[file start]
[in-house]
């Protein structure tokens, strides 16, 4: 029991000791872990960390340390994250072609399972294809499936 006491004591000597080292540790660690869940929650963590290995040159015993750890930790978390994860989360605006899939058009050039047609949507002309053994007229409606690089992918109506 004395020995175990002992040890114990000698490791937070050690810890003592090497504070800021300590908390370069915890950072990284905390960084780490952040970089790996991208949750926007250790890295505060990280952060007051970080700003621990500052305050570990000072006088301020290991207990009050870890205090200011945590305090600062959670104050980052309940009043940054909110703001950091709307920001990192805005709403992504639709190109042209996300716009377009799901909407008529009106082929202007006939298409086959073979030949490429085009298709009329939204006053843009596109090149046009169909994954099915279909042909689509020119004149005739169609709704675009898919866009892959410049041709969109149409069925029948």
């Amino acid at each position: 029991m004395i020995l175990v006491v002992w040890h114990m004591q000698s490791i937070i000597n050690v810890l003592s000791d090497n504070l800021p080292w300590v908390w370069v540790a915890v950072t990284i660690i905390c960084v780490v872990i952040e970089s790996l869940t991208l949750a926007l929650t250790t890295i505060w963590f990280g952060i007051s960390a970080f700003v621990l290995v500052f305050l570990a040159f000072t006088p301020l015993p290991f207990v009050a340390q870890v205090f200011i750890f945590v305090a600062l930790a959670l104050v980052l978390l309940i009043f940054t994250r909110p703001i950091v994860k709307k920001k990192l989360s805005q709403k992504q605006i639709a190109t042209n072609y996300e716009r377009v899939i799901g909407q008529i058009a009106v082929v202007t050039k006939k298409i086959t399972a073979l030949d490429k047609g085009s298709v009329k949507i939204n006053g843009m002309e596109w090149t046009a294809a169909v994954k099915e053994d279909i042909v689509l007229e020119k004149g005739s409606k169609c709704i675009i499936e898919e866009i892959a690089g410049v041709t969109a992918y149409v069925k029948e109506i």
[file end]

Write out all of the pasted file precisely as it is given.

[in-house]
């Protein structure tokens, strides 16, 4: 029991000791872990960390340390994250072609399972294809499936 006491004591000597080292540790660690869940929650963590290995040159015993750890930790978390994860989360605006899939058009050039047609949507002309053994007229409606690089992918109506 004395020995175990002992040890114990000698490791937070050690810890003592090497504070800021300590908390370069915890950072990284905390960084780490952040970089790996991208949750926007250790890295505060990280952060007051970080700003621990500052305050570990000072006088301020290991207990009050870890205090200011945590305090600062959670104050980052309940009043940054909110703001950091709307920001990192805005709403992504639709190109042209996300716009377009799901909407008529009106082929202007006939298409086959073979030949490429085009298709009329939204006053843009596109090149046009169909994954099915279909042909689509020119004149005739169609709704675009898919866009892959410049041709969109149409069925029948």
């Amino acid at each position: 029991m004395i020995l175990v006491v002992w040890h114990m004591q000698s490791i937070i000597n050690v810890l003592s000791d090497n504070l800021p080292w300590v908390w370069v540790a915890v950072t990284i660690i905390c960084v780490v872990i952040e970089s790996l869940t991208l949750a926007l929650t250790t890295i505060w963590f990280g952060i007051s960390a970080f700003v621990l290995v500052f305050l570990a040159f000072t006088p301020l015993p290991f207990v009050a340390q870890v205090f200011i750890f945590v305090a600062l930790a959670l104050v980052l978390l309940i009043f940054t994250r909110p703001i950091v994860k709307k920001k990192l989360s805005q709403k992504q605006i639709a190109t042209n072609y996300e716009r377009v899939i799901g909407q008529i058009a009106v082929v202007t050039k006939k298409i086959t399972a073979l030949d490429k047609g085009s298709v009329k949507i939204n006053g843009m002309e596109w090149t046009a294809a169909v994954k099915e053994d279909i042909v689509l007229e020119k004149g005739s409606k169609c709704i675009i499936e898919e866009i892959a690089g410049v041709t969109a992918y149409v069925k029948e109506i």